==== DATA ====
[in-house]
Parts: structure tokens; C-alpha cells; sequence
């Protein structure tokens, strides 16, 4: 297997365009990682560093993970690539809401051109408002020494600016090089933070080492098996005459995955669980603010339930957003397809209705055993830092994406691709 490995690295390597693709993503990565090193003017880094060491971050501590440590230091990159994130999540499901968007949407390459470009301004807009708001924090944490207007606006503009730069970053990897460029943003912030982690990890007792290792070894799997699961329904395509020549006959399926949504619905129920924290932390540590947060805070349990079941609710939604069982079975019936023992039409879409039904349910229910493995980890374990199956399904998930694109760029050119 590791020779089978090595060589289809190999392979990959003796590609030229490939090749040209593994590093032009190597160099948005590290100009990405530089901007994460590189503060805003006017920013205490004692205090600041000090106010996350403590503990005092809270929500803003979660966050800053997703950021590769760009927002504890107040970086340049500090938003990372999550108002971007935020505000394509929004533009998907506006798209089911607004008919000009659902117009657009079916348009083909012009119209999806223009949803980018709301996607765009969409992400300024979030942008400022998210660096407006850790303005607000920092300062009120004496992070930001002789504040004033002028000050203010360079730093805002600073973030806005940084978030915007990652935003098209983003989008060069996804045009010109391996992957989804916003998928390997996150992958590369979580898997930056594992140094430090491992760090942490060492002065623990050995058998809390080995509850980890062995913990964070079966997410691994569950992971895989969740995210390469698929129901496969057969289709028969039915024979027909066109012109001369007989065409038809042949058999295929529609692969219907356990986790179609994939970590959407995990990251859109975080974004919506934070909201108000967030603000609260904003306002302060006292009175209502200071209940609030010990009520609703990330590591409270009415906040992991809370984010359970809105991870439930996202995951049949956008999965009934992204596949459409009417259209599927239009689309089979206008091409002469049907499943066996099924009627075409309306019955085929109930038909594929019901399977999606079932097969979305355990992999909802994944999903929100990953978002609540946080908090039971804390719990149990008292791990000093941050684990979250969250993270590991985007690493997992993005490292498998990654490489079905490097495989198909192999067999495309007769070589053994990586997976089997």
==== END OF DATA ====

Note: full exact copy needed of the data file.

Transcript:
[in-house]
Parts: structure tokens; C-alpha cells; sequence
């Protein structure tokens, strides 16, 4: 297997365009990682560093993970690539809401051109408002020494600016090089933070080492098996005459995955669980603010339930957003397809209705055993830092994406691709 490995690295390597693709993503990565090193003017880094060491971050501590440590230091990159994130999540499901968007949407390459470009301004807009708001924090944490207007606006503009730069970053990897460029943003912030982690990890007792290792070894799997699961329904395509020549006959399926949504619905129920924290932390540590947060805070349990079941609710939604069982079975019936023992039409879409039904349910229910493995980890374990199956399904998930694109760029050119 590791020779089978090595060589289809190999392979990959003796590609030229490939090749040209593994590093032009190597160099948005590290100009990405530089901007994460590189503060805003006017920013205490004692205090600041000090106010996350403590503990005092809270929500803003979660966050800053997703950021590769760009927002504890107040970086340049500090938003990372999550108002971007935020505000394509929004533009998907506006798209089911607004008919000009659902117009657009079916348009083909012009119209999806223009949803980018709301996607765009969409992400300024979030942008400022998210660096407006850790303005607000920092300062009120004496992070930001002789504040004033002028000050203010360079730093805002600073973030806005940084978030915007990652935003098209983003989008060069996804045009010109391996992957989804916003998928390997996150992958590369979580898997930056594992140094430090491992760090942490060492002065623990050995058998809390080995509850980890062995913990964070079966997410691994569950992971895989969740995210390469698929129901496969057969289709028969039915024979027909066109012109001369007989065409038809042949058999295929529609692969219907356990986790179609994939970590959407995990990251859109975080974004919506934070909201108000967030603000609260904003306002302060006292009175209502200071209940609030010990009520609703990330590591409270009415906040992991809370984010359970809105991870439930996202995951049949956008999965009934992204596949459409009417259209599927239009689309089979206008091409002469049907499943066996099924009627075409309306019955085929109930038909594929019901399977999606079932097969979305355990992999909802994944999903929100990953978002609540946080908090039971804390719990149990008292791990000093941050684990979250969250993270590991985007690493997992993005490292498998990654490489079905490097495989198909192999067999495309007769070589053994990586997976089997």